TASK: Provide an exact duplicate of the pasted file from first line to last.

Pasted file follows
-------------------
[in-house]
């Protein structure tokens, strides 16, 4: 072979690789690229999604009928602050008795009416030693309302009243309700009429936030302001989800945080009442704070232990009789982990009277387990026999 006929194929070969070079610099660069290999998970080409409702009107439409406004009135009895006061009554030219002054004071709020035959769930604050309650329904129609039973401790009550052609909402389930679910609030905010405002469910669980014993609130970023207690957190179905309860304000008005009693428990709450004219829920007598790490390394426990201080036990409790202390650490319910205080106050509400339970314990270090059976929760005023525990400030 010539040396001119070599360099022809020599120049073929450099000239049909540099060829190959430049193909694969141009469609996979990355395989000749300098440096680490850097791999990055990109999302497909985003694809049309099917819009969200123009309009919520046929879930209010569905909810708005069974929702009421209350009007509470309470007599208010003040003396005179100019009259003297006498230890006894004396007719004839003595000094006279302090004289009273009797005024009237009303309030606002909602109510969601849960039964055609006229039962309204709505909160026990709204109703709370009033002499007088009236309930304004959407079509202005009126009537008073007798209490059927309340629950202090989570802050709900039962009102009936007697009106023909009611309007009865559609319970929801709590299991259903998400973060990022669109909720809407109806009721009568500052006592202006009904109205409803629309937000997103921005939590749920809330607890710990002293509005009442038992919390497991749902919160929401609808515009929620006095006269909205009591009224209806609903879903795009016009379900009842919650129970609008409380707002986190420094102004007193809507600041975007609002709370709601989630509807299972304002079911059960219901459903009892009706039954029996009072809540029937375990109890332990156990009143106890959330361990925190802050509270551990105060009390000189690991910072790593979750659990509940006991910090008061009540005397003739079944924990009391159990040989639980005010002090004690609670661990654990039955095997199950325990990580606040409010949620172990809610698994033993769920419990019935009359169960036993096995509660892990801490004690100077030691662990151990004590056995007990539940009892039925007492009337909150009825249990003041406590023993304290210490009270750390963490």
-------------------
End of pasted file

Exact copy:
[in-house]
């Protein structure tokens, strides 16, 4: 072979690789690229999604009928602050008795009416030693309302009243309700009429936030302001989800945080009442704070232990009789982990009277387990026999 006929194929070969070079610099660069290999998970080409409702009107439409406004009135009895006061009554030219002054004071709020035959769930604050309650329904129609039973401790009550052609909402389930679910609030905010405002469910669980014993609130970023207690957190179905309860304000008005009693428990709450004219829920007598790490390394426990201080036990409790202390650490319910205080106050509400339970314990270090059976929760005023525990400030 010539040396001119070599360099022809020599120049073929450099000239049909540099060829190959430049193909694969141009469609996979990355395989000749300098440096680490850097791999990055990109999302497909985003694809049309099917819009969200123009309009919520046929879930209010569905909810708005069974929702009421209350009007509470309470007599208010003040003396005179100019009259003297006498230890006894004396007719004839003595000094006279302090004289009273009797005024009237009303309030606002909602109510969601849960039964055609006229039962309204709505909160026990709204109703709370009033002499007088009236309930304004959407079509202005009126009537008073007798209490059927309340629950202090989570802050709900039962009102009936007697009106023909009611309007009865559609319970929801709590299991259903998400973060990022669109909720809407109806009721009568500052006592202006009904109205409803629309937000997103921005939590749920809330607890710990002293509005009442038992919390497991749902919160929401609808515009929620006095006269909205009591009224209806609903879903795009016009379900009842919650129970609008409380707002986190420094102004007193809507600041975007609002709370709601989630509807299972304002079911059960219901459903009892009706039954029996009072809540029937375990109890332990156990009143106890959330361990925190802050509270551990105060009390000189690991910072790593979750659990509940006991910090008061009540005397003739079944924990009391159990040989639980005010002090004690609670661990654990039955095997199950325990990580606040409010949620172990809610698994033993769920419990019935009359169960036993096995509660892990801490004690100077030691662990151990004590056995007990539940009892039925007492009337909150009825249990003041406590023993304290210490009270750390963490």